12. A system as in claim 10 with the device including control circuitry coupled to the port responsive to a disabling signal received thereat.

13. A system as in claim 10 where the device includes message storage circuitry.

14. A system as in claim 13 where a signal received at the disabling control port specifies, at least in part, a verbal output message.

15. A system as in claim 14 which includes: a first plurality of ambient condition detectors coupled by a medium to first control circuits; a second plurality of the output devices coupled by a second medium to second control circuits; and a third plurality of ambient condition detectors, at least some of the detectors of the third plurality are coupled to respective ones of the output devices to disable outputs of directional, non-verbal audio therefrom in response to a locally sensed predetermined condition.

16. A system as in claim 15 where at least some of the output devices each include a disable port and where respective outputs from the at least some of the detectors of the third plurality are coupled to respective disable ports.

17. A system as in claim 15 where the first and second control circuits are coupled together.

18. A system as in claim 17 where the first control circuits provide control signals to the second control circuits.

19. A system as in claim 15 where at least some of the output devices continue to emit at least a verbal output in the absence of a non-verbal, directional audio output.

20. A method comprising: determining that a hazardous condition is present in a region; providing indicia indicative of at least one exit path from the region; and determining if a hazardous condition is present in the vicinity of a portion of the exit path, and, responsive thereto, selectively providing directional non-verbal audio and verbal audio outputs in the vicinity of the path.

21. A method as in claim 20 where providing indicia comprises providing visual indicia indicative of the exit path as well as verbal outputs.

22. A method as in claim 20 where determining the hazardous condition comprises determining that a fire is present in the region.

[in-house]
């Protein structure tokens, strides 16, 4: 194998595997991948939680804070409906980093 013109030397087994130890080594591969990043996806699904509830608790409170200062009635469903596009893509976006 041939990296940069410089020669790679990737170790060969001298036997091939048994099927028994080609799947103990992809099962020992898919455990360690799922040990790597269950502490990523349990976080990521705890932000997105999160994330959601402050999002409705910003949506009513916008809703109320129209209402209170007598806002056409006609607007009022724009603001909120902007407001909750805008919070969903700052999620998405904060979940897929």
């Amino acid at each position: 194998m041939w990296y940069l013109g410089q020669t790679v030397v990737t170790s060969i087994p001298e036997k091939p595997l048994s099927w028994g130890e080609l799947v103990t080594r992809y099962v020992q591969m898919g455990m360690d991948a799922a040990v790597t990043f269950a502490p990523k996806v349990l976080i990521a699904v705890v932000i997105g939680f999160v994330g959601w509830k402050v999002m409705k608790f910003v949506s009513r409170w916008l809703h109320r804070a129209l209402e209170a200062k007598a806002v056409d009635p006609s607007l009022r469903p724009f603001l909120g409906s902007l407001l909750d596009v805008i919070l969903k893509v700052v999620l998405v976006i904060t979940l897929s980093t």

23. A method as in claim 21 where the non-verbal outputs are suppressed if an indication of fire is present in the vicinity of the portion of the exit.

24. A method as in claim 23 which includes providing verbal outputs even in the absence of non-verbal outputs.

25. A method as in claim 22 comprising: determining for each of a plurality of exits if an indication of fire is present in the vicinity of the portion of the exit, and, responsive thereto, terminating the directional outputs for the respective exit.

26. A method as in claim 25 which includes selecting between verbal output messages in response to terminating the directional outputs.
Description



FIELD OF THE INVENTION

[0001] The invention pertains to an indicating devices of a type used in alarm systems for indicating exit paths in the event of an alarm condition. More particularly, the invention pertains to directional sounders which can also emit predetermined verbal messages during emergencies.

BACKGROUND

[0002] It has been known to install evacuation path or exit path indicating devices in regions being monitored to assist individuals in the respective regions to evacuate the region in the event of an alarm condition. Such devices provide either visual indicators, such as strobe lights or other types of exit identifying symbols, or audible indicators, such as sounders, or both, of the presence of an exit or an evacuation path. One known type of device is a broadband directional sounder.

[0003] Unfortunately at times when an alarm condition is present, such as a fire for example, it may not be apparent what the emitted sound is associated with. For example, the sound might be intended to identify the location of one or more sets of stairs. Alternately, the sounder might be part of a group positioned along an evacuation path to indicate an evacuation direction.